Cholesterol 101

As noted by nutritional researcher Zoe Harcombe, a researcher in dietary fat who has a Ph.D. in public health nutrition,

“It is virtually impossible to explain how vital cholesterol is to the human body. If you had no cholesterol in your body you would be dead.”4

Your liver manufactures most, about 80 percent, of the cholesterol your body requires, which in and of itself suggests your body cannot survive without it. The remaining 20% comes from your diet.

However, dietary cholesterol is absorbed at a rate of 20% to 60% depending on the individual, and if you consume less, your body will compensate by making more and vice versa.

In order to be transported through your bloodstream, the cholesterol is encapsulated in a lipoprotein, which is where the terms LDL (low-density lipoprotein), HDL (high-density lipoprotein) and VLDL (very-low-density lipoprotein) come from. Whether LDL is truly as hazardous as many in the medical community insist, however, is still up for debate.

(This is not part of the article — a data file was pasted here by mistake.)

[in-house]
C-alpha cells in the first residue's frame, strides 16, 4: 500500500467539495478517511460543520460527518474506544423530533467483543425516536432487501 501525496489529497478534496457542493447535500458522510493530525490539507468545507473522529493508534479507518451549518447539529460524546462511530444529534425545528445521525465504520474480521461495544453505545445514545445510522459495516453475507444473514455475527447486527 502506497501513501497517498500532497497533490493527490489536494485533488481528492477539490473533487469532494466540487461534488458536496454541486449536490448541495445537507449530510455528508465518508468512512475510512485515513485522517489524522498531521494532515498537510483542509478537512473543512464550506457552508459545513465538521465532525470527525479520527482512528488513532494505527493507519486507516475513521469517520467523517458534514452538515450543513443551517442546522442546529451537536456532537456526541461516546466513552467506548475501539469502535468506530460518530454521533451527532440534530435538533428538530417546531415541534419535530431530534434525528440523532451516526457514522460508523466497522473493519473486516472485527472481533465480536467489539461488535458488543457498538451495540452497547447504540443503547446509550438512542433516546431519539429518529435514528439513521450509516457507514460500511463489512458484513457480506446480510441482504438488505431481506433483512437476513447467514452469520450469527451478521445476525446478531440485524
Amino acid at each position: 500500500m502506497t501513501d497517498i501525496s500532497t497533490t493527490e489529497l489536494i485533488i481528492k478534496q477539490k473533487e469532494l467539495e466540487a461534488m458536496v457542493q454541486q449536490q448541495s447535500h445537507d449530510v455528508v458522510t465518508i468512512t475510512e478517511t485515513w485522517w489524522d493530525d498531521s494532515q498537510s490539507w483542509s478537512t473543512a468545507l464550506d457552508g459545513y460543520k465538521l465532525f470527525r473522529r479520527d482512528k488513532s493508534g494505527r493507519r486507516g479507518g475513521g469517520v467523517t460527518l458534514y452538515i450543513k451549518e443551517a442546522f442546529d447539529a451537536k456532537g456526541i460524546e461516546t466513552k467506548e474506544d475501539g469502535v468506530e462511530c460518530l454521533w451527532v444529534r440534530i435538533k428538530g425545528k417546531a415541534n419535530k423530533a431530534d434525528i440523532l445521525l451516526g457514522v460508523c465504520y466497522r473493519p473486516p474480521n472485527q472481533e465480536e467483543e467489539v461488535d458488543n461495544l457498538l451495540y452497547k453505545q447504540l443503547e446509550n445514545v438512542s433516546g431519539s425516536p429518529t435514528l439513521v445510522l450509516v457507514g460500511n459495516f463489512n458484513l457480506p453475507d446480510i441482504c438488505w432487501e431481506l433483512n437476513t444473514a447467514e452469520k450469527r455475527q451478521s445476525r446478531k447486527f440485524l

According to Harcombe, the notion that there is good (referring to HDL) and bad (LDL) cholesterol is incorrect, as technically LDL and HDL are not even cholesterol; they’re carriers and transporters of cholesterol, triglycerides (fat), phospholipids and proteins. “LDL would more accurately be called the carrier of fresh cholesterol and HDL would more accurately be called the carrier of recycled cholesterol,” Harcombe explains.5